Reginald Shepherd, Valentine

By Reginald Dwayne BettsFebruary 14, 2013

Reginald Shepherd, Valentine

REGINALD SHEPHERD's "You, Therefore" has an unforgettable first line, that rare thing in contemporary poetry: “You are like me, you will die too, but not today.” In fact, Shepherd’s poem is an abundance of dope lines that have been in my head for years. I say: "Home is nowhere, therefore you, / a kind of dwell and welcome" and think of my woman. I say: “words spill from your mouth in waves” and think of myself. And then I think of Robert Philen, and how Shepherd’s love for him inspired a poem that has given me a way to understand what I want to say to my wife, a way to recognize what I want my wife to say to me.

“You, Therefore” is a masterpiece, because it allows us to do with it what we should be able to do with all great poems: recite them to our loves as if they were our own and know they express something we are always, only, moving towards.


Reginald Shepherd, “You, Therefore”

You are like me, you will die too, but not today:   

you, incommensurate, therefore the hours shine:   

if I say to you “To you I say,” you have not been   

set to music, or broadcast live on the ghost   

radio, may never be an oil painting or

Old Master’s charcoal sketch: you are

a concordance of person, number, voice,

and place, strawberries spread through your name   

as if it were budding shrubs, how you remind me   

of some spring, the waters as cool and clear

(late rain clings to your leaves, shaken by light wind),   

which is where you occur in grassy moonlight:   

and you are a lily, an aster, white trillium

or viburnum, by all rights mine, white star   

in the meadow sky, the snow still arriving

from its earthwards journeys, here where there is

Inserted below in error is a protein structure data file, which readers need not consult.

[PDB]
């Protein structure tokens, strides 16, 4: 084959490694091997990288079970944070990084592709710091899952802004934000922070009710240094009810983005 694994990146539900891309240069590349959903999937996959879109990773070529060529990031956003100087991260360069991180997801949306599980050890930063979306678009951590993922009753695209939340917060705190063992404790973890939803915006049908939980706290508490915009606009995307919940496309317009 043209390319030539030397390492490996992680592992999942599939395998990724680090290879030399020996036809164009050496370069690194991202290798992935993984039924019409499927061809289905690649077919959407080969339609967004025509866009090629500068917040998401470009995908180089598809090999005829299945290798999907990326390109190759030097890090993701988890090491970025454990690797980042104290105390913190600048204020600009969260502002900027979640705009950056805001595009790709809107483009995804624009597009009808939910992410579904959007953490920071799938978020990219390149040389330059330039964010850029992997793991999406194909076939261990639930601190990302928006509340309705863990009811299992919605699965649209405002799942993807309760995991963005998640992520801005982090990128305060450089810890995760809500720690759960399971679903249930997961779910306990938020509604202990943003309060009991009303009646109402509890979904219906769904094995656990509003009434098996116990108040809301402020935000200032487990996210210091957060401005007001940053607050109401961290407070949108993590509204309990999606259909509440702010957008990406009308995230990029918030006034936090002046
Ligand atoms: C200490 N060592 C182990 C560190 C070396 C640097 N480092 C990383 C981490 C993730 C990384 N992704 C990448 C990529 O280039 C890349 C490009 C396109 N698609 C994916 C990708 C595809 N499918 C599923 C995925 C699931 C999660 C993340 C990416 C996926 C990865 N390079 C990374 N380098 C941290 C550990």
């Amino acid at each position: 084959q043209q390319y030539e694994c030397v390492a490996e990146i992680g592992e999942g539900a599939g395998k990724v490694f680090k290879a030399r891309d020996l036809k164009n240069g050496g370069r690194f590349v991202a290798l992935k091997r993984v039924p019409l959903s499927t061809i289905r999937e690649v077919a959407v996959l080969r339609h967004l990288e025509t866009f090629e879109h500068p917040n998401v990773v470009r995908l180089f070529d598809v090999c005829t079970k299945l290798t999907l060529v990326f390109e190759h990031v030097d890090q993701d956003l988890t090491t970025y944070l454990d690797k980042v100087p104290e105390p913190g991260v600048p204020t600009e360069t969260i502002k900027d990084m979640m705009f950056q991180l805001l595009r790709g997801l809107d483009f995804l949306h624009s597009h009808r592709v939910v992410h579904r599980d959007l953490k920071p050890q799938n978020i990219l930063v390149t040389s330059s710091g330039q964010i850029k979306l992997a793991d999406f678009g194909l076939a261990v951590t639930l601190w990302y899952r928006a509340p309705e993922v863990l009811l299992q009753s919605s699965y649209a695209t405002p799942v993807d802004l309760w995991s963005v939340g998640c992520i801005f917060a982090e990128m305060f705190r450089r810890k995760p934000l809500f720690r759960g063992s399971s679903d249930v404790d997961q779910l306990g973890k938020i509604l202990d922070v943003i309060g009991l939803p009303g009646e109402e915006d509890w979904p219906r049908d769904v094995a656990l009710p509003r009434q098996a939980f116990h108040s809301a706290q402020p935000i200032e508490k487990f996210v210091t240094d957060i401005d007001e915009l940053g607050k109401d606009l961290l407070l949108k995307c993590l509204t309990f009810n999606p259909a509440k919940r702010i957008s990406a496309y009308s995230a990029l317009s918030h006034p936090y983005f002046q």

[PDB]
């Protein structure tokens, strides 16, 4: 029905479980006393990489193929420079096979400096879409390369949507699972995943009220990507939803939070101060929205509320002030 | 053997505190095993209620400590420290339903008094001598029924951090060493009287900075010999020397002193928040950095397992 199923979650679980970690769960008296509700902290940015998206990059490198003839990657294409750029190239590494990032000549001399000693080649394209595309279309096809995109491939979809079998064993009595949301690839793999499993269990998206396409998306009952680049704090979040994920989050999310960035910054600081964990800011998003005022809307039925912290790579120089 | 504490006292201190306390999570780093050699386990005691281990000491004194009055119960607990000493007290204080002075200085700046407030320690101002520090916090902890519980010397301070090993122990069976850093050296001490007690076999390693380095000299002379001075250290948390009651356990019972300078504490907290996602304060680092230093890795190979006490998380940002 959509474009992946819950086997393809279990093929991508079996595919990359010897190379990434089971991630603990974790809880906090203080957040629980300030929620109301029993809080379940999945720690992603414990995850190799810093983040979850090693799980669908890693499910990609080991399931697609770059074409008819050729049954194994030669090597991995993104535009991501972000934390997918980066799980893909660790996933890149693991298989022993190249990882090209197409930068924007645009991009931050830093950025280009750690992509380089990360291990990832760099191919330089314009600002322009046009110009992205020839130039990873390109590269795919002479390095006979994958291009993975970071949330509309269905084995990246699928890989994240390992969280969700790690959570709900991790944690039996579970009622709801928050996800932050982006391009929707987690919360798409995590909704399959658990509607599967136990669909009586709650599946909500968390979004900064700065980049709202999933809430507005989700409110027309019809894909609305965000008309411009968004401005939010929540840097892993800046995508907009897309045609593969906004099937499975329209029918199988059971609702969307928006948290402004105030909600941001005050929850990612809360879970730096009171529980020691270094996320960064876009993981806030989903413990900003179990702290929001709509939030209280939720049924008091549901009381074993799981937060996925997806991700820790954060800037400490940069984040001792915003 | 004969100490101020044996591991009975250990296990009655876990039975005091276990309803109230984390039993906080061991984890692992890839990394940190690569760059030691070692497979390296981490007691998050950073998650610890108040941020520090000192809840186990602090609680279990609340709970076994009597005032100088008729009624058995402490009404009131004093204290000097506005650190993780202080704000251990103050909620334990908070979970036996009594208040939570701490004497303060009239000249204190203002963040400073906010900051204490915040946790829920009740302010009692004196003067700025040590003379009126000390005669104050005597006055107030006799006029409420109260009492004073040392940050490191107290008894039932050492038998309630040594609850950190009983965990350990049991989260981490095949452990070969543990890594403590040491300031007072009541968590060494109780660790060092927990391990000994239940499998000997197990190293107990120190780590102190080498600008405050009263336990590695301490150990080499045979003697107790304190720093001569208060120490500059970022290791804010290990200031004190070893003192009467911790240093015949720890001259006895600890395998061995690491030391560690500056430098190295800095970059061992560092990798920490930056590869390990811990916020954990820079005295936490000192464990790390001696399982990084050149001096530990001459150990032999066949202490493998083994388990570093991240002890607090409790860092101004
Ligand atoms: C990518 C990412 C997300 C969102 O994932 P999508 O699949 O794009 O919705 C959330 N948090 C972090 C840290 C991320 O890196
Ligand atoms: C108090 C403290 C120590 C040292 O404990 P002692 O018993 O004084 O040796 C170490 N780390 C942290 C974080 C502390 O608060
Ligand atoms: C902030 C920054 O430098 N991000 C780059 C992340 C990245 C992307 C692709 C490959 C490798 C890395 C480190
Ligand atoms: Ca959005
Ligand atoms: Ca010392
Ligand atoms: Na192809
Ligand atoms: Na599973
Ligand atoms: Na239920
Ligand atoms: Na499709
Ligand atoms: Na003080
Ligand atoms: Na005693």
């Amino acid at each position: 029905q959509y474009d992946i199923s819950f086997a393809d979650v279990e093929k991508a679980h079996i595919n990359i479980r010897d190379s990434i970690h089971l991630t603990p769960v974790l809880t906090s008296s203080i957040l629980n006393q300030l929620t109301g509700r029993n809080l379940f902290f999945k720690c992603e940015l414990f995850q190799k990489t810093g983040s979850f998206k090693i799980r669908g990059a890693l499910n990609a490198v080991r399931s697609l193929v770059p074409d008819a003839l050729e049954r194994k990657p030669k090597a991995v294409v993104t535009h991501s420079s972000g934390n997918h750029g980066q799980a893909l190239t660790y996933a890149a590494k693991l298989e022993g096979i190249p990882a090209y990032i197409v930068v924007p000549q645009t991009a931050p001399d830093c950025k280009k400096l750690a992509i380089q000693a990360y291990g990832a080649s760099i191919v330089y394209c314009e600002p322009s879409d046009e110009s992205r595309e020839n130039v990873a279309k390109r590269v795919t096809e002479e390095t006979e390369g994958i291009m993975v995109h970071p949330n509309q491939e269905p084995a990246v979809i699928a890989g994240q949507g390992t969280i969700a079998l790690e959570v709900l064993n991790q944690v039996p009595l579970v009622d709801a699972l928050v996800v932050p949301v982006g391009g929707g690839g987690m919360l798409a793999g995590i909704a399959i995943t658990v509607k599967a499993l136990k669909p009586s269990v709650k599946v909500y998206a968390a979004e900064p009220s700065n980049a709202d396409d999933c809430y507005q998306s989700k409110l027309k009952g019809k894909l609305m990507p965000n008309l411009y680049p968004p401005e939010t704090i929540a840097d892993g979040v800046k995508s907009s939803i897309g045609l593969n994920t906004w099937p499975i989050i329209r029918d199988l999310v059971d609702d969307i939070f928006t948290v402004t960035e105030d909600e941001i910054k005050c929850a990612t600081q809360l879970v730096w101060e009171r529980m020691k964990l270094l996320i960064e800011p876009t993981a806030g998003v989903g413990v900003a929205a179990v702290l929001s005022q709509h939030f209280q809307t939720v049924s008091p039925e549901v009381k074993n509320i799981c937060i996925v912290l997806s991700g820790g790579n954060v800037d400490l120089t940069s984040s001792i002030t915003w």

no snow (I dreamed the snow was you,

when there was snow), you are my right,

have come to be my night (your body takes on   

the dimensions of sleep, the shape of sleep   

becomes you): and you fall from the sky

with several flowers, words spill from your mouth

in waves, your lips taste like the sea, salt-sweet (trees   

and seas have flown away, I call it

loving you): home is nowhere, therefore you,   

a kind of dwell and welcome, song after all,

and free of any eden we can name                                                     [more Valentine's Day poems]

LARB Contributor

Reginald Dwayne Betts is a husband and father of two sons. The author of the memoir, A Question of Freedom (Avery/Penguin 2009) and the collection of poetry, Shahid Reads His Own Palm (Alice James Books, 2010), Betts has been awarded fellowships from the Radcliffe Institute for Advanced Studies, the Open Society Institute, Bread Loaf Writers’ Workshop and Warren Wilson College. As a poet, essayist and national spokesperson for the Campaign for Youth Justice, Betts writes and lectures about the impact of mass incarceration on American society.



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